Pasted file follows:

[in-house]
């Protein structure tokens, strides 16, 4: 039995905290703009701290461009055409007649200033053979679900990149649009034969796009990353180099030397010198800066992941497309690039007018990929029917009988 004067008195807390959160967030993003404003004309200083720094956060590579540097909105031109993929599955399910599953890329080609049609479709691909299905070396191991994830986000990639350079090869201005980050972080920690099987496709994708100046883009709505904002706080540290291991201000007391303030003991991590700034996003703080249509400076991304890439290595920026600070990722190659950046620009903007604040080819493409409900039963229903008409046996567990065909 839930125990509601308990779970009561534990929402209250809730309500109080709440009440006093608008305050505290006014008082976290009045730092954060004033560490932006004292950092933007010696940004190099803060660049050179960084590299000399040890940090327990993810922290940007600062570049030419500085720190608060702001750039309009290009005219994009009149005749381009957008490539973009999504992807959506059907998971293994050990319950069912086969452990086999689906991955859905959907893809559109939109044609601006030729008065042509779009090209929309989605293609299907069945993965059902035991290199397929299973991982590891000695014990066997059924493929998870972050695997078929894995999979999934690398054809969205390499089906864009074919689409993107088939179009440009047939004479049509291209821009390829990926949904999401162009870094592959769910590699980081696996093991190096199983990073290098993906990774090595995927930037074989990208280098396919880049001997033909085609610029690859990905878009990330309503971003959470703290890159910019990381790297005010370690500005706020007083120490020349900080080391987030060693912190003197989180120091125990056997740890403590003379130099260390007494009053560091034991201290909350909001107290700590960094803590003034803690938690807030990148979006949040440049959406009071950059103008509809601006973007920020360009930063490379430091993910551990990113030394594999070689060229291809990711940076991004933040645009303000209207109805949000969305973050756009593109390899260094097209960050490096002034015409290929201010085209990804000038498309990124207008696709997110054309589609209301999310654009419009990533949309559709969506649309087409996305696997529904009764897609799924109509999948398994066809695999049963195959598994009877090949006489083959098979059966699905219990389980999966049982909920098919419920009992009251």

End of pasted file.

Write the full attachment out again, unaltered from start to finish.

[in-house]
């Protein structure tokens, strides 16, 4: 039995905290703009701290461009055409007649200033053979679900990149649009034969796009990353180099030397010198800066992941497309690039007018990929029917009988 004067008195807390959160967030993003404003004309200083720094956060590579540097909105031109993929599955399910599953890329080609049609479709691909299905070396191991994830986000990639350079090869201005980050972080920690099987496709994708100046883009709505904002706080540290291991201000007391303030003991991590700034996003703080249509400076991304890439290595920026600070990722190659950046620009903007604040080819493409409900039963229903008409046996567990065909 839930125990509601308990779970009561534990929402209250809730309500109080709440009440006093608008305050505290006014008082976290009045730092954060004033560490932006004292950092933007010696940004190099803060660049050179960084590299000399040890940090327990993810922290940007600062570049030419500085720190608060702001750039309009290009005219994009009149005749381009957008490539973009999504992807959506059907998971293994050990319950069912086969452990086999689906991955859905959907893809559109939109044609601006030729008065042509779009090209929309989605293609299907069945993965059902035991290199397929299973991982590891000695014990066997059924493929998870972050695997078929894995999979999934690398054809969205390499089906864009074919689409993107088939179009440009047939004479049509291209821009390829990926949904999401162009870094592959769910590699980081696996093991190096199983990073290098993906990774090595995927930037074989990208280098396919880049001997033909085609610029690859990905878009990330309503971003959470703290890159910019990381790297005010370690500005706020007083120490020349900080080391987030060693912190003197989180120091125990056997740890403590003379130099260390007494009053560091034991201290909350909001107290700590960094803590003034803690938690807030990148979006949040440049959406009071950059103008509809601006973007920020360009930063490379430091993910551990990113030394594999070689060229291809990711940076991004933040645009303000209207109805949000969305973050756009593109390899260094097209960050490096002034015409290929201010085209990804000038498309990124207008696709997110054309589609209301999310654009419009990533949309559709969506649309087409996305696997529904009764897609799924109509999948398994066809695999049963195959598994009877090949006489083959098979059966699905219990389980999966049982909920098919419920009992009251």